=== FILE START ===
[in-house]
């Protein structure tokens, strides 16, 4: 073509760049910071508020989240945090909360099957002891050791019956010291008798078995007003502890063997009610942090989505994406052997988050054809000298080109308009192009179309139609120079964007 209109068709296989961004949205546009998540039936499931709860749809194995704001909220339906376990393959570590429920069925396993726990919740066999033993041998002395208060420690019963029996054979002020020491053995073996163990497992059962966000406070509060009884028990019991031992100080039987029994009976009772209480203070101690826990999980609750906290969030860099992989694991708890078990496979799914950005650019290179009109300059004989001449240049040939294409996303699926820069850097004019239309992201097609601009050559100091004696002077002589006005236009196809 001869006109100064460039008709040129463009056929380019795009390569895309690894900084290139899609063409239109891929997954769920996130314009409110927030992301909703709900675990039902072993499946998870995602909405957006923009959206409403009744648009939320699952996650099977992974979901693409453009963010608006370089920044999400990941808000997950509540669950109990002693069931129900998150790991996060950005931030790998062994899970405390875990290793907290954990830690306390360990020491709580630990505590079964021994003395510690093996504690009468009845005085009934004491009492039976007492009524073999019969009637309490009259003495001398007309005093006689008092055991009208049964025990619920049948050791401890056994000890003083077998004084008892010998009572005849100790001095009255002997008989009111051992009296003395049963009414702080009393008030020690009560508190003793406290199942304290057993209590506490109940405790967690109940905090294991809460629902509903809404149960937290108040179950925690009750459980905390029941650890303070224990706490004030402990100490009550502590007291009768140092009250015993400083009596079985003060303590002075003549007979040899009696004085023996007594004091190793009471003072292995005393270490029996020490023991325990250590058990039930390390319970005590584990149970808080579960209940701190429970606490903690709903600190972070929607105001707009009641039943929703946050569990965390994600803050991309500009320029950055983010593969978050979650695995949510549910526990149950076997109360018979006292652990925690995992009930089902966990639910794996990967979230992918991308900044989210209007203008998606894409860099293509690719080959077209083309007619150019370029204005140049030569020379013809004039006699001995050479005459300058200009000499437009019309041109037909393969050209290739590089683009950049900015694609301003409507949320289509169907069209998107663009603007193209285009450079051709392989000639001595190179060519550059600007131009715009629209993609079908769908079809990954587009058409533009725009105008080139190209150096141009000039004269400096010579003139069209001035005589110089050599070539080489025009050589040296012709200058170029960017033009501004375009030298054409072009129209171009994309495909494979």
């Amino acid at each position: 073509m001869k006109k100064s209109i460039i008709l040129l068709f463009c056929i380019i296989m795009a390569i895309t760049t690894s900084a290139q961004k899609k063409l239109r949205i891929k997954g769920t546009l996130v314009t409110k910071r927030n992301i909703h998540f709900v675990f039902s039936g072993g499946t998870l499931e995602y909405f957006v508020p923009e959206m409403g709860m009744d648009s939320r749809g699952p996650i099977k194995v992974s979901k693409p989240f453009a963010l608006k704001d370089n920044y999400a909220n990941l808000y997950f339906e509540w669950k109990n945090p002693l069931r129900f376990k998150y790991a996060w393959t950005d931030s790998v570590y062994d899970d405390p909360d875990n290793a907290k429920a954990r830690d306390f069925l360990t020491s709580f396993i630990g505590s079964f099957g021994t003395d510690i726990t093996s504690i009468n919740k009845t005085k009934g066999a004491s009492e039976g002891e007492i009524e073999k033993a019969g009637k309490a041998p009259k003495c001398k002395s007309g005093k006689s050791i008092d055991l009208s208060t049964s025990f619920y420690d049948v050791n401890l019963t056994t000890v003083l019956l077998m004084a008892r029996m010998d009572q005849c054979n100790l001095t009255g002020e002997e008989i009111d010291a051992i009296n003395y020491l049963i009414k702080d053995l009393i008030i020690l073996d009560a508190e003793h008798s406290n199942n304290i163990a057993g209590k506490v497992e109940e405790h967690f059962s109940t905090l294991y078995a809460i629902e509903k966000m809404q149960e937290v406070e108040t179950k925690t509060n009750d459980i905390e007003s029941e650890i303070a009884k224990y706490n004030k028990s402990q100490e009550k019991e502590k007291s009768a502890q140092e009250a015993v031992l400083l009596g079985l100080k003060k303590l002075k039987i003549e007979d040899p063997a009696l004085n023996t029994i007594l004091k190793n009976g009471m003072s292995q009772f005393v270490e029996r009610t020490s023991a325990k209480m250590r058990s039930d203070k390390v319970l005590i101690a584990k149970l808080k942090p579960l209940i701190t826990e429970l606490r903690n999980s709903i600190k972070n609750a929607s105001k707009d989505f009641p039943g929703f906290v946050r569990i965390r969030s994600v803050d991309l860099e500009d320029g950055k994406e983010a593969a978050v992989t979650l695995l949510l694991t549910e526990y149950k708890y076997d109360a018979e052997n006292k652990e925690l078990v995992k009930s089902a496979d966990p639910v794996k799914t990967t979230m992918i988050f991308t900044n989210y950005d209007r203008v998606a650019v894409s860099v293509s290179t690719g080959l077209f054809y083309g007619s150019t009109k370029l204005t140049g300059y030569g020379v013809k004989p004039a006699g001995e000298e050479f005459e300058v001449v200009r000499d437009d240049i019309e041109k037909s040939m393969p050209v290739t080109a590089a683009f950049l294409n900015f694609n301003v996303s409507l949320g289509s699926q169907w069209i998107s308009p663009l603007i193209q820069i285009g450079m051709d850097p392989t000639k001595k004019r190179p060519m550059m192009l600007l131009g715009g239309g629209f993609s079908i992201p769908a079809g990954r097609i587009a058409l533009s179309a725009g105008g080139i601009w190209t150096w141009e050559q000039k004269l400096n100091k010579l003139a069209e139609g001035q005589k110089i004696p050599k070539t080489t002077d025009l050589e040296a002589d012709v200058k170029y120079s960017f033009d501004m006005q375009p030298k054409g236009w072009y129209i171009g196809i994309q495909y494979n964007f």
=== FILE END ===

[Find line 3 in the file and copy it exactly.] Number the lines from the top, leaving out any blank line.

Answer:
């Amino acid at each position: 073509m001869k006109k100064s209109i460039i008709l040129l068709f463009c056929i380019i296989m795009a390569i895309t760049t690894s900084a290139q961004k899609k063409l239109r949205i891929k997954g769920t546009l996130v314009t409110k910071r927030n992301i909703h998540f709900v675990f039902s039936g072993g499946t998870l499931e995602y909405f957006v508020p923009e959206m409403g709860m009744d648009s939320r749809g699952p996650i099977k194995v992974s979901k693409p989240f453009a963010l608006k704001d370089n920044y999400a909220n990941l808000y997950f339906e509540w669950k109990n945090p002693l069931r129900f376990k998150y790991a996060w393959t950005d931030s790998v570590y062994d899970d405390p909360d875990n290793a907290k429920a954990r830690d306390f069925l360990t020491s709580f396993i630990g505590s079964f099957g021994t003395d510690i726990t093996s504690i009468n919740k009845t005085k009934g066999a004491s009492e039976g002891e007492i009524e073999k033993a019969g009637k309490a041998p009259k003495c001398k002395s007309g005093k006689s050791i008092d055991l009208s208060t049964s025990f619920y420690d049948v050791n401890l019963t056994t000890v003083l019956l077998m004084a008892r029996m010998d009572q005849c054979n100790l001095t009255g002020e002997e008989i009111d010291a051992i009296n003395y020491l049963i009414k702080d053995l009393i008030i020690l073996d009560a508190e003793h008798s406290n199942n304290i163990a057993g209590k506490v497992e109940e405790h967690f059962s109940t905090l294991y078995a809460i629902e509903k966000m809404q149960e937290v406070e108040t179950k925690t509060n009750d459980i905390e007003s029941e650890i303070a009884k224990y706490n004030k028990s402990q100490e009550k019991e502590k007291s009768a502890q140092e009250a015993v031992l400083l009596g079985l100080k003060k303590l002075k039987i003549e007979d040899p063997a009696l004085n023996t029994i007594l004091k190793n009976g009471m003072s292995q009772f005393v270490e029996r009610t020490s023991a325990k209480m250590r058990s039930d203070k390390v319970l005590i101690a584990k149970l808080k942090p579960l209940i701190t826990e429970l606490r903690n999980s709903i600190k972070n609750a929607s105001k707009d989505f009641p039943g929703f906290v946050r569990i965390r969030s994600v803050d991309l860099e500009d320029g950055k994406e983010a593969a978050v992989t979650l695995l949510l694991t549910e526990y149950k708890y076997d109360a018979e052997n006292k652990e925690l078990v995992k009930s089902a496979d966990p639910v794996k799914t990967t979230m992918i988050f991308t900044n989210y950005d209007r203008v998606a650019v894409s860099v293509s290179t690719g080959l077209f054809y083309g007619s150019t009109k370029l204005t140049g300059y030569g020379v013809k004989p004039a006699g001995e000298e050479f005459e300058v001449v200009r000499d437009d240049i019309e041109k037909s040939m393969p050209v290739t080109a590089a683009f950049l294409n900015f694609n301003v996303s409507l949320g289509s699926q169907w069209i998107s308009p663009l603007i193209q820069i285009g450079m051709d850097p392989t000639k001595k004019r190179p060519m550059m192009l600007l131009g715009g239309g629209f993609s079908i992201p769908a079809g990954r097609i587009a058409l533009s179309a725009g105008g080139i601009w190209t150096w141009e050559q000039k004269l400096n100091k010579l003139a069209e139609g001035q005589k110089i004696p050599k070539t080489t002077d025009l050589e040296a002589d012709v200058k170029y120079s960017f033009d501004m006005q375009p030298k054409g236009w072009y129209i171009g196809i994309q495909y494979n964007f």